Catholic League president Bill Donohue comments on how the phony critics of Halloween garb are:
The sensitivity police are still reeling over Megyn Kelly’s innocuous recalling of “blackface” Halloween pranks. Yet some have taken the time to inform us of other Halloween fare they find objectionable. But none object to any anti-Catholic costumes.
Yahoo.com ran a piece earlier this month titled, “7 Offensive Halloween Costumes You Definitely Shouldn’t Wear This Year.”
One of the costumes deemed offensive is an outfit that looks like bricks on a wall, with the inscription across the chest, “Mexico Will Pay.” Even though Amazon opined that this costume is “not meant to offend anyone,” Yahoo disagreed. The Internet giant branded it “another painful cultural reference being mocked with a costume.”
Goodhousekeeping.com weighed in on this issue warning everyone not to buy a “tranny granny” costume that features a Mrs. Doubtfire-inspired look.
The article, “15 Offensive Halloween Costumes You Should Never Wear,” said this transgender garb was worse than the Caitlyn Jenner one that was popular a few years ago. It called the “tranny granny” costume “especially offensive,” one that “mocks and satirizes transgender women.”
Advocate.com ran an article on October 26 titled, “Offensive Halloween Costumes to Avoid.” It actually included garb deemed anti-religious.
But by “anti-religious,” the Advocate does not mean anti-Catholic or anti-Christian. Even Jews don’t count. “Eastern Deities” do. “Dressing up as a god from an Eastern culture, especially if you lack knowledge about its significance, is demeaning to the people for whom these figures are sacred.”
Similarly, businessinsider.com informs us of “15 Offensive Halloween Costumes That You Shouldn’t Wear.”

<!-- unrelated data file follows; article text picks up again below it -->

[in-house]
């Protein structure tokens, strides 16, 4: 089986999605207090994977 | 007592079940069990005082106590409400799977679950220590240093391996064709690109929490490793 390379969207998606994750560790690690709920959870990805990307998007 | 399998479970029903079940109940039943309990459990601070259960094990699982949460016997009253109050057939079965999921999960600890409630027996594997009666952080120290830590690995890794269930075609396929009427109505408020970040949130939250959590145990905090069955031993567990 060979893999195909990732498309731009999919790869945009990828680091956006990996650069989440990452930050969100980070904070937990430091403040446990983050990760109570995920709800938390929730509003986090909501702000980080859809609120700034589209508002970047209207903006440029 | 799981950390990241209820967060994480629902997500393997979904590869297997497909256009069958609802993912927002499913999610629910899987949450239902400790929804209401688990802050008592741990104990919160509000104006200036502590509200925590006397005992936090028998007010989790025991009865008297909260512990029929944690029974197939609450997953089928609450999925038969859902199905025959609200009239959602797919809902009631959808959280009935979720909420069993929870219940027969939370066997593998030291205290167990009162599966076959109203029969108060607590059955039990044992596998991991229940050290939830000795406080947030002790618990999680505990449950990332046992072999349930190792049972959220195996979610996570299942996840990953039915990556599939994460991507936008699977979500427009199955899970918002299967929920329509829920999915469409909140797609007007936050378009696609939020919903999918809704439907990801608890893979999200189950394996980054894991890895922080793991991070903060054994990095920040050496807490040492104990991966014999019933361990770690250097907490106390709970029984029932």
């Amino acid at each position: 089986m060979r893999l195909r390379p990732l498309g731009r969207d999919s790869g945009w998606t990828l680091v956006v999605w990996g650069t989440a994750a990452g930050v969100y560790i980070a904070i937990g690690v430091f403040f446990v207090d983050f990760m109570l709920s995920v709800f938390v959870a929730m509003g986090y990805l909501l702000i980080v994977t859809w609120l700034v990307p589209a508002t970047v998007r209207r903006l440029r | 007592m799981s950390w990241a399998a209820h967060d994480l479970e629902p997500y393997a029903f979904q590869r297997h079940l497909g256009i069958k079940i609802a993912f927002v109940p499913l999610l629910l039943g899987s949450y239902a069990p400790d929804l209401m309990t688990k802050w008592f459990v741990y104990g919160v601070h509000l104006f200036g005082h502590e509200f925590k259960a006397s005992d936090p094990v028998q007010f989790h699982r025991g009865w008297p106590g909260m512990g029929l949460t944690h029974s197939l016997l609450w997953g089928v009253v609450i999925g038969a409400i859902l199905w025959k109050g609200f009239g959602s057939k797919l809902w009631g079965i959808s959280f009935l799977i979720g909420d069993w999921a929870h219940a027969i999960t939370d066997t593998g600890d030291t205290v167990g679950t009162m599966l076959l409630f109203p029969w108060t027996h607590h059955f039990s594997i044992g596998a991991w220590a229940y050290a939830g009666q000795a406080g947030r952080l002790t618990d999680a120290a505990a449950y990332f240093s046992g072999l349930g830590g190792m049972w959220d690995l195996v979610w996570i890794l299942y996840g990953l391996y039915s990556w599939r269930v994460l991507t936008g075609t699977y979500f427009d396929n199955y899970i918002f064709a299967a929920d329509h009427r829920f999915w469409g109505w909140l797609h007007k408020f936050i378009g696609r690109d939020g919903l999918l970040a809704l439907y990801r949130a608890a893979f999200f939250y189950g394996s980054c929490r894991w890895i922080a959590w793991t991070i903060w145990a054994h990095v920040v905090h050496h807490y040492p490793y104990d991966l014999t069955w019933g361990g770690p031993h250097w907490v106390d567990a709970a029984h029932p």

One of the items that this U.K. media outlet doesn’t care for is a “Men’s Arab Sheik Costume.” It shows a man dressed in Arab garb holding a sword. “It’s harmful to reinforce negative and misconceived notions about a region, religion, or group of people, like this Kmart costume does.”
None of these critics carry any weight with us. They are all phonies.
“Keep Up the Faith Costume” is more widely available than any of the costumes the sensitivity police find objectionable, yet none are offended by it. It is a Catholic priest’s costume, one that shows him sporting an erection. Also widely available is a “Pregnant Nun Costume,” one that lives up to its name. Amazon, Halloween Costumes, Spirit, and Caulfield’s Novelty are just some of the places that sell these outfits.
There are some other priest costumes available for purchase that are so obscene that they would make Bill Maher blush.
Yahoo is worried about “painful cultural references being mocked”; Good Housekeeping objects to garb that “mocks and satirizes”; the Advocate is in a rage over costumes that are “demeaning to the people for whom religious figures are sacred”; and the Business Insider is fretting over “negative and misconceived notions about a region, religion, or group of people.”
But none complain about priests-with-an-erection costumes or pregnant nun garb (both are available every year). Are they really that clueless? Or do they think that Catholics deserve to be mocked? Either way, this entire Halloween-cleansing campaign, beginning with Megyn Kelly, is a joke.